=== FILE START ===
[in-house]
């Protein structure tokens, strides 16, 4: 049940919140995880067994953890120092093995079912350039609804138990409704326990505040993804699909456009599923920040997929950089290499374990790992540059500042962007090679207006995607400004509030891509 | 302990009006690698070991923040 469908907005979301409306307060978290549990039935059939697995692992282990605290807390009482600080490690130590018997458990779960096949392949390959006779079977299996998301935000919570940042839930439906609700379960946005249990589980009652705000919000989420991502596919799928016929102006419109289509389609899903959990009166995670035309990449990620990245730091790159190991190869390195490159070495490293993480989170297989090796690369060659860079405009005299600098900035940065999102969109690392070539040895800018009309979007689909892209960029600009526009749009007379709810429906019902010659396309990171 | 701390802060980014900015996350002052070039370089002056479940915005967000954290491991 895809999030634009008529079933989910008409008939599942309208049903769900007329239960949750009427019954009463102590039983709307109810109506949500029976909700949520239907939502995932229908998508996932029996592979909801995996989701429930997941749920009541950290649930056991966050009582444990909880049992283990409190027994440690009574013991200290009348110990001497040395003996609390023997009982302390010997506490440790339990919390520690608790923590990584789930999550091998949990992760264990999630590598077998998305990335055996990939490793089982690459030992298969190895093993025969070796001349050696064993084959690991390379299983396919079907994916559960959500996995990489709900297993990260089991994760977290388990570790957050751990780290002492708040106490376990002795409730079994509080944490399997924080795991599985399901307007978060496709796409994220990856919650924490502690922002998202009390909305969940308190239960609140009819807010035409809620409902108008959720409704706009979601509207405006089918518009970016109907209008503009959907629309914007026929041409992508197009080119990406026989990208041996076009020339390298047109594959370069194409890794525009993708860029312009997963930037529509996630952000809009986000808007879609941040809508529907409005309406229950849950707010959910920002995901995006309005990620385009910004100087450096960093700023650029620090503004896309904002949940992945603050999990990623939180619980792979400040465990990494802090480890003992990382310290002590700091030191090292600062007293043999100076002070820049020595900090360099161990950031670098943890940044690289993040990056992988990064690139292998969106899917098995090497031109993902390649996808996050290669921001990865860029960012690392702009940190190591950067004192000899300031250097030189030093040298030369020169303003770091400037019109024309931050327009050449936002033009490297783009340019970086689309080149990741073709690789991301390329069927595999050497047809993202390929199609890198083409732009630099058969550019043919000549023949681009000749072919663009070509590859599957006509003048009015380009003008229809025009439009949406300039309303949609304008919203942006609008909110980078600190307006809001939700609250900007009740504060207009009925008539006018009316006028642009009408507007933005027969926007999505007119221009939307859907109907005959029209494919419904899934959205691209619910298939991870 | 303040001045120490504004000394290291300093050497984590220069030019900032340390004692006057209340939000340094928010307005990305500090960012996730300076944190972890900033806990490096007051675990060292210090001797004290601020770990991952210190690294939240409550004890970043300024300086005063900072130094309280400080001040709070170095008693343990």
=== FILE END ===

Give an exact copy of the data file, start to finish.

[in-house]
């Protein structure tokens, strides 16, 4: 049940919140995880067994953890120092093995079912350039609804138990409704326990505040993804699909456009599923920040997929950089290499374990790992540059500042962007090679207006995607400004509030891509 | 302990009006690698070991923040 469908907005979301409306307060978290549990039935059939697995692992282990605290807390009482600080490690130590018997458990779960096949392949390959006779079977299996998301935000919570940042839930439906609700379960946005249990589980009652705000919000989420991502596919799928016929102006419109289509389609899903959990009166995670035309990449990620990245730091790159190991190869390195490159070495490293993480989170297989090796690369060659860079405009005299600098900035940065999102969109690392070539040895800018009309979007689909892209960029600009526009749009007379709810429906019902010659396309990171 | 701390802060980014900015996350002052070039370089002056479940915005967000954290491991 895809999030634009008529079933989910008409008939599942309208049903769900007329239960949750009427019954009463102590039983709307109810109506949500029976909700949520239907939502995932229908998508996932029996592979909801995996989701429930997941749920009541950290649930056991966050009582444990909880049992283990409190027994440690009574013991200290009348110990001497040395003996609390023997009982302390010997506490440790339990919390520690608790923590990584789930999550091998949990992760264990999630590598077998998305990335055996990939490793089982690459030992298969190895093993025969070796001349050696064993084959690991390379299983396919079907994916559960959500996995990489709900297993990260089991994760977290388990570790957050751990780290002492708040106490376990002795409730079994509080944490399997924080795991599985399901307007978060496709796409994220990856919650924490502690922002998202009390909305969940308190239960609140009819807010035409809620409902108008959720409704706009979601509207405006089918518009970016109907209008503009959907629309914007026929041409992508197009080119990406026989990208041996076009020339390298047109594959370069194409890794525009993708860029312009997963930037529509996630952000809009986000808007879609941040809508529907409005309406229950849950707010959910920002995901995006309005990620385009910004100087450096960093700023650029620090503004896309904002949940992945603050999990990623939180619980792979400040465990990494802090480890003992990382310290002590700091030191090292600062007293043999100076002070820049020595900090360099161990950031670098943890940044690289993040990056992988990064690139292998969106899917098995090497031109993902390649996808996050290669921001990865860029960012690392702009940190190591950067004192000899300031250097030189030093040298030369020169303003770091400037019109024309931050327009050449936002033009490297783009340019970086689309080149990741073709690789991301390329069927595999050497047809993202390929199609890198083409732009630099058969550019043919000549023949681009000749072919663009070509590859599957006509003048009015380009003008229809025009439009949406300039309303949609304008919203942006609008909110980078600190307006809001939700609250900007009740504060207009009925008539006018009316006028642009009408507007933005027969926007999505007119221009939307859907109907005959029209494919419904899934959205691209619910298939991870 | 303040001045120490504004000394290291300093050497984590220069030019900032340390004692006057209340939000340094928010307005990305500090960012996730300076944190972890900033806990490096007051675990060292210090001797004290601020770990991952210190690294939240409550004890970043300024300086005063900072130094309280400080001040709070170095008693343990």